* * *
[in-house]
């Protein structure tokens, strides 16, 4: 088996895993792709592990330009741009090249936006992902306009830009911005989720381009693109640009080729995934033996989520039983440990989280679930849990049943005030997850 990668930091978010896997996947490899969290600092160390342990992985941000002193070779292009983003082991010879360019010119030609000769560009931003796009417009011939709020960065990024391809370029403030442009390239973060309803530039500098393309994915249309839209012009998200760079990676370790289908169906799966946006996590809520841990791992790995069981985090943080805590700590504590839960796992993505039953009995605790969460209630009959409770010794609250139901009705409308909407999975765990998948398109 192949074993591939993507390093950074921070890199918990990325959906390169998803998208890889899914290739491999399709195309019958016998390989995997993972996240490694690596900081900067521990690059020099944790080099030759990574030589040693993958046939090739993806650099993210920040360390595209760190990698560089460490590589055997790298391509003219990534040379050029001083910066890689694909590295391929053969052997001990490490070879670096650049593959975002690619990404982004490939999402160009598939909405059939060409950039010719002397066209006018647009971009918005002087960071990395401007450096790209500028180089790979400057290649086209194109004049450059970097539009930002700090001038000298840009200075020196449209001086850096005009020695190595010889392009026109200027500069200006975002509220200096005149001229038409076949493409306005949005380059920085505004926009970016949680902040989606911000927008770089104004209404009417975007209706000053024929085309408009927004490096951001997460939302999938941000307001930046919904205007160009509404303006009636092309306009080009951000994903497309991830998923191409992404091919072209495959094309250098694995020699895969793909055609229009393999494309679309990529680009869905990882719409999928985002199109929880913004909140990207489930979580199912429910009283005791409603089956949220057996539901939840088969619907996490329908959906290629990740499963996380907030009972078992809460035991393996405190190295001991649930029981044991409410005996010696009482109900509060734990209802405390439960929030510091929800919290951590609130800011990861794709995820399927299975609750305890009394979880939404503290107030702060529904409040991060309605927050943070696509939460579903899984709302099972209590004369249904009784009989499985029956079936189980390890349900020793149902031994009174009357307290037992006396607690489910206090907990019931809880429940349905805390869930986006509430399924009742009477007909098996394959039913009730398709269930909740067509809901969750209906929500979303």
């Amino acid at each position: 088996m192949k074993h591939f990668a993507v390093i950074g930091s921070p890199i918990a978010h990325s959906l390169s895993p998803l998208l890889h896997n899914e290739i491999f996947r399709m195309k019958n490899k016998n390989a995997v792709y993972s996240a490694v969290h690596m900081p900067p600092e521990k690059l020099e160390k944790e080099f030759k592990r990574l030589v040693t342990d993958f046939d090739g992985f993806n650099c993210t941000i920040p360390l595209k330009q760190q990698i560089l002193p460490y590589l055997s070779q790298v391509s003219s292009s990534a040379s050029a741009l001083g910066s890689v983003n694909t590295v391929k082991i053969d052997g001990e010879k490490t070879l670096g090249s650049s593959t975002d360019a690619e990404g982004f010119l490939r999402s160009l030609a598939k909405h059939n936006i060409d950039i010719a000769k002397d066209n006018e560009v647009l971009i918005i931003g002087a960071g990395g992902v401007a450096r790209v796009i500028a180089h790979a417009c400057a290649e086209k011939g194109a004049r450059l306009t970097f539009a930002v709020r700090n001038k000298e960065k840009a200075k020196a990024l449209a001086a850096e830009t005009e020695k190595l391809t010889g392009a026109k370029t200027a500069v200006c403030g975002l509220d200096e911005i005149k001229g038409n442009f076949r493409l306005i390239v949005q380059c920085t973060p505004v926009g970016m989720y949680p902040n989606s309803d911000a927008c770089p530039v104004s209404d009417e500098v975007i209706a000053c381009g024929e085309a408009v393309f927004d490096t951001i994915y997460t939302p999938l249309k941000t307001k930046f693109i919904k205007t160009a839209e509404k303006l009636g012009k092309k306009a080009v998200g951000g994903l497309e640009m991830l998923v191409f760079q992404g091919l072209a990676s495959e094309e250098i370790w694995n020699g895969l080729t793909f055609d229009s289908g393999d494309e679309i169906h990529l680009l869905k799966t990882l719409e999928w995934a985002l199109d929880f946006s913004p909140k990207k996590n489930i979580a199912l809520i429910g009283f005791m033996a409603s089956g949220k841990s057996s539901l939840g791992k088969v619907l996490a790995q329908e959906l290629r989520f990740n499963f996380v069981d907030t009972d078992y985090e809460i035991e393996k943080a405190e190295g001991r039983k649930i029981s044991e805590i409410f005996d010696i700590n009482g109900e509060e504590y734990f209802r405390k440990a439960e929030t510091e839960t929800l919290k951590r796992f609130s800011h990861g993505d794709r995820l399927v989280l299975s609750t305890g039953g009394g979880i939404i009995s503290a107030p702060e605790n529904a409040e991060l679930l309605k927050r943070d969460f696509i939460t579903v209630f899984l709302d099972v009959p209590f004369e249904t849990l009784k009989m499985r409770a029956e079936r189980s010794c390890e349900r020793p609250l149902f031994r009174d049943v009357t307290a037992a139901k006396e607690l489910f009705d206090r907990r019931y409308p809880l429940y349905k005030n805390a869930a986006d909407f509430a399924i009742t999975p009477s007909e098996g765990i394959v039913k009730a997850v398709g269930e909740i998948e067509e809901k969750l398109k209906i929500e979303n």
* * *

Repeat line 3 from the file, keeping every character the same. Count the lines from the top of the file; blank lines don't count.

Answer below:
């Amino acid at each position: 088996m192949k074993h591939f990668a993507v390093i950074g930091s921070p890199i918990a978010h990325s959906l390169s895993p998803l998208l890889h896997n899914e290739i491999f996947r399709m195309k019958n490899k016998n390989a995997v792709y993972s996240a490694v969290h690596m900081p900067p600092e521990k690059l020099e160390k944790e080099f030759k592990r990574l030589v040693t342990d993958f046939d090739g992985f993806n650099c993210t941000i920040p360390l595209k330009q760190q990698i560089l002193p460490y590589l055997s070779q790298v391509s003219s292009s990534a040379s050029a741009l001083g910066s890689v983003n694909t590295v391929k082991i053969d052997g001990e010879k490490t070879l670096g090249s650049s593959t975002d360019a690619e990404g982004f010119l490939r999402s160009l030609a598939k909405h059939n936006i060409d950039i010719a000769k002397d066209n006018e560009v647009l971009i918005i931003g002087a960071g990395g992902v401007a450096r790209v796009i500028a180089h790979a417009c400057a290649e086209k011939g194109a004049r450059l306009t970097f539009a930002v709020r700090n001038k000298e960065k840009a200075k020196a990024l449209a001086a850096e830009t005009e020695k190595l391809t010889g392009a026109k370029t200027a500069v200006c403030g975002l509220d200096e911005i005149k001229g038409n442009f076949r493409l306005i390239v949005q380059c920085t973060p505004v926009g970016m989720y949680p902040n989606s309803d911000a927008c770089p530039v104004s209404d009417e500098v975007i209706a000053c381009g024929e085309a408009v393309f927004d490096t951001i994915y997460t939302p999938l249309k941000t307001k930046f693109i919904k205007t160009a839209e509404k303006l009636g012009k092309k306009a080009v998200g951000g994903l497309e640009m991830l998923v191409f760079q992404g091919l072209a990676s495959e094309e250098i370790w694995n020699g895969l080729t793909f055609d229009s289908g393999d494309e679309i169906h990529l680009l869905k799966t990882l719409e999928w995934a985002l199109d929880f946006s913004p909140k990207k996590n489930i979580a199912l809520i429910g009283f005791m033996a409603s089956g949220k841990s057996s539901l939840g791992k088969v619907l996490a790995q329908e959906l290629r989520f990740n499963f996380v069981d907030t009972d078992y985090e809460i035991e393996k943080a405190e190295g001991r039983k649930i029981s044991e805590i409410f005996d010696i700590n009482g109900e509060e504590y734990f209802r405390k440990a439960e929030t510091e839960t929800l919290k951590r796992f609130s800011h990861g993505d794709r995820l399927v989280l299975s609750t305890g039953g009394g979880i939404i009995s503290a107030p702060e605790n529904a409040e991060l679930l309605k927050r943070d969460f696509i939460t579903v209630f899984l709302d099972v009959p209590f004369e249904t849990l009784k009989m499985r409770a029956e079936r189980s010794c390890e349900r020793p609250l149902f031994r009174d049943v009357t307290a037992a139901k006396e607690l489910f009705d206090r907990r019931y409308p809880l429940y349905k005030n805390a869930a986006d909407f509430a399924i009742t999975p009477s007909e098996g765990i394959v039913k009730a997850v398709g269930e909740i998948e067509e809901k969750l398109k209906i929500e979303n």